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John Williams

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John Williams has composed over one-hundred film scores of which he has received forty-five Academy Award nominations. He has become a household name through his memorable music motifs. These themes capture the essence of the film and as one fan summarized:

"John Williams has composed some of the best known themes and scores ever. You can't deny that the Star Wars scores, for all the movies, especially the Imperial March, are incredible. He invented the famous Jaws theme, which is a standard now in any shark scene in movies. And you can't forget Indiana Jones, Jurassic Park...all of which wouldn't be nearly as good without Williams' scores."

This kind of excitement and familiarity of John Williams' compositions is a typical response when his name is welcomed into a discussion. When asked what comes to your mind when you hear John Williams' music, the most popular answers are heroic, dramatic themes that bring about pleasant memories. These responses uncover the origins of why John Williams is the biggest name in the history of movie music. His award-winning technique of scoring a film allows true emotions to capture the character's essence, which in turn allows the audience to fully connect with the character. These figures which John Williams brings to life are familiar archetypes that we have grown to love through our childhood fairytale stories. This familiarity grabs the listener in so that you are hearing something that reminds you of pleasant memories.

Williams is best known for heroic, rousing themes that encompass the adventure and fantasy of the films. To achieve this bold, masculine sound, Williams uses powerful wind instruments to represent the hero and villain. The effectiveness of the music relies on the interrelations between the soundtrack and the rest of the film's system. Williams' technique of scoring a film is unique and relies on human instincts and emotions. Through this creative interrelation, the audience is able to connect fully with the archetypal characters making the themes memorable.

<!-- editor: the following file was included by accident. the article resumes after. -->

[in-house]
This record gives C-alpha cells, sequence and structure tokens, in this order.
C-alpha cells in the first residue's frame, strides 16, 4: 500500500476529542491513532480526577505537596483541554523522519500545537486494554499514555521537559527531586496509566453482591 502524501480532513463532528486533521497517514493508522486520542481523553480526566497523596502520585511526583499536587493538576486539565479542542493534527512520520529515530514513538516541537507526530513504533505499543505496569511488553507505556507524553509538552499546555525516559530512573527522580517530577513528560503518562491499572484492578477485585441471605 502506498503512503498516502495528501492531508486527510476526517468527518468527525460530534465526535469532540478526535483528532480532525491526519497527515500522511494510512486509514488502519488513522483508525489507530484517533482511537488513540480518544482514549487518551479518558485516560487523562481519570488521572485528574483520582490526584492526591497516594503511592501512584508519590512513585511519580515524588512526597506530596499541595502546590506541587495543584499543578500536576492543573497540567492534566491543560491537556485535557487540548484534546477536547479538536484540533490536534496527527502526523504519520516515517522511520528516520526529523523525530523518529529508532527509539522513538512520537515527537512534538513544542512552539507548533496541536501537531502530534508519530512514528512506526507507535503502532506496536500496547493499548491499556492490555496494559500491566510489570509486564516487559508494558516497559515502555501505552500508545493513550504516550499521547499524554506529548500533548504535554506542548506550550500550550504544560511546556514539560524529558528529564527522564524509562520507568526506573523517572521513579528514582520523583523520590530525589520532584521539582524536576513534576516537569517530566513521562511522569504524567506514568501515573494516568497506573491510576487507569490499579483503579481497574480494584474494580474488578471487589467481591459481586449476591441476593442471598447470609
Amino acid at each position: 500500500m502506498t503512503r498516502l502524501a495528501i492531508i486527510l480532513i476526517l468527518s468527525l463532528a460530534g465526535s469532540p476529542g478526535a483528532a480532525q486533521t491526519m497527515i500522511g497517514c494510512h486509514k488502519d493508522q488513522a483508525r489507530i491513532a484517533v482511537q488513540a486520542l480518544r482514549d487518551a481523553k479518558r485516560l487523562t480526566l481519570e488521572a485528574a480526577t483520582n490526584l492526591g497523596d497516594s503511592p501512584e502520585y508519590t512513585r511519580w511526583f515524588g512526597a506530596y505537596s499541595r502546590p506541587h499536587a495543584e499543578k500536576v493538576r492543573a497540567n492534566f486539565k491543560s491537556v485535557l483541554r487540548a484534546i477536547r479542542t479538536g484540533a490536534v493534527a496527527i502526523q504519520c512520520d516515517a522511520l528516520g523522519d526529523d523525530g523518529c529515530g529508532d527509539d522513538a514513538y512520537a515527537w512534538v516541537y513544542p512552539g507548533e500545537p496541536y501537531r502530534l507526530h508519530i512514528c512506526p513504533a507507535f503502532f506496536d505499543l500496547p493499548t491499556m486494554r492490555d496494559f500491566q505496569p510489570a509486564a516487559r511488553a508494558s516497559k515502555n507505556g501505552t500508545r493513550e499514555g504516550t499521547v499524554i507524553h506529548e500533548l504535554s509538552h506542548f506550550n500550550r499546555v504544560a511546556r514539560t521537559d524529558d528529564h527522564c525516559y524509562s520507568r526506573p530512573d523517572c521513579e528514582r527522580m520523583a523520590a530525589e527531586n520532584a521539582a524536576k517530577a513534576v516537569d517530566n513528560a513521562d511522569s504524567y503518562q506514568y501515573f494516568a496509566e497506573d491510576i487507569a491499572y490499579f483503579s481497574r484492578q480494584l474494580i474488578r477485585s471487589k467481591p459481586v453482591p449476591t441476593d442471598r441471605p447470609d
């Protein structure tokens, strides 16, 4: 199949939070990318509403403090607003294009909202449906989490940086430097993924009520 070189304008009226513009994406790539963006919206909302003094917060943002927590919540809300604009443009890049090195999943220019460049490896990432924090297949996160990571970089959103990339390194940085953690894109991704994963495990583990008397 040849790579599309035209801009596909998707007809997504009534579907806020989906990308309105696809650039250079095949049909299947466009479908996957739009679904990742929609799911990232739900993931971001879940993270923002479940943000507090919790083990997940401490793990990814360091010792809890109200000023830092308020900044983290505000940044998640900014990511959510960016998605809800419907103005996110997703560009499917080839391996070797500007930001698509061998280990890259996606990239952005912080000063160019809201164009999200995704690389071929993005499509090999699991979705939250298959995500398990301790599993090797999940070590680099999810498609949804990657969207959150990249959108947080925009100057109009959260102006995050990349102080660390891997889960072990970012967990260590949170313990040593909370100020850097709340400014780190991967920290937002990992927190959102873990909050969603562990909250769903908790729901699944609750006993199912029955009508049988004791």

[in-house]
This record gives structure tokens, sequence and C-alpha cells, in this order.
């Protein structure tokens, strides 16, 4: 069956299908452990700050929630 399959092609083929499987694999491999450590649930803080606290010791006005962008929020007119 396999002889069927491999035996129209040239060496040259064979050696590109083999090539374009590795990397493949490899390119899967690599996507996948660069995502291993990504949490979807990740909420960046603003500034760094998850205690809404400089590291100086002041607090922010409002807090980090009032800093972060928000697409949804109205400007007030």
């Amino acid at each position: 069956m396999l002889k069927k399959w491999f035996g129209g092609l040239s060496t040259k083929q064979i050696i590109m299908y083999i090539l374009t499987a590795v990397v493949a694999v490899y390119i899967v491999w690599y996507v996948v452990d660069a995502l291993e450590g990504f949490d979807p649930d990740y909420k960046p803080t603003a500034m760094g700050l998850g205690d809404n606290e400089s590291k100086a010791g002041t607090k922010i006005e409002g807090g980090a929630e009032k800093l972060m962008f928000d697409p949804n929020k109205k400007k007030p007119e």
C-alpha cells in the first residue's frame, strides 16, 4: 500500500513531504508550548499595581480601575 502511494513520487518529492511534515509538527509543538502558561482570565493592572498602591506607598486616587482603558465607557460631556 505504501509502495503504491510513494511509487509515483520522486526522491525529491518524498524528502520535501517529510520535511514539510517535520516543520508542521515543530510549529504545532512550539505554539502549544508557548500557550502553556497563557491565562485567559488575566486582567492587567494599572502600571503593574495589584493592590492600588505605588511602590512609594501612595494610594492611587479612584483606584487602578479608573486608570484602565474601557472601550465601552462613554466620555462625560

Williams approaches the scoring of a film in a stepwise process by reviewing each scene individually. In an interview on the Public Broadcasting System (PBS), he emphasized that when you read a script or a novel, we cast images in our minds by creating the scenery to something we relate to. By then seeing a film, the director's interpretation of a script, the viewer is always slightly disappointed because the visual image may not match our preconceived notions. By not reading the script, Williams approaches the motion picture without any predetermined thoughts. He watches the movie before it is edited and reviews each scene several times, jotting down emotions and timing on a cue sheet. He begins by writing three or four bars and then gradually builds on a theme. It is a "constant process of writing, looking, checking, running



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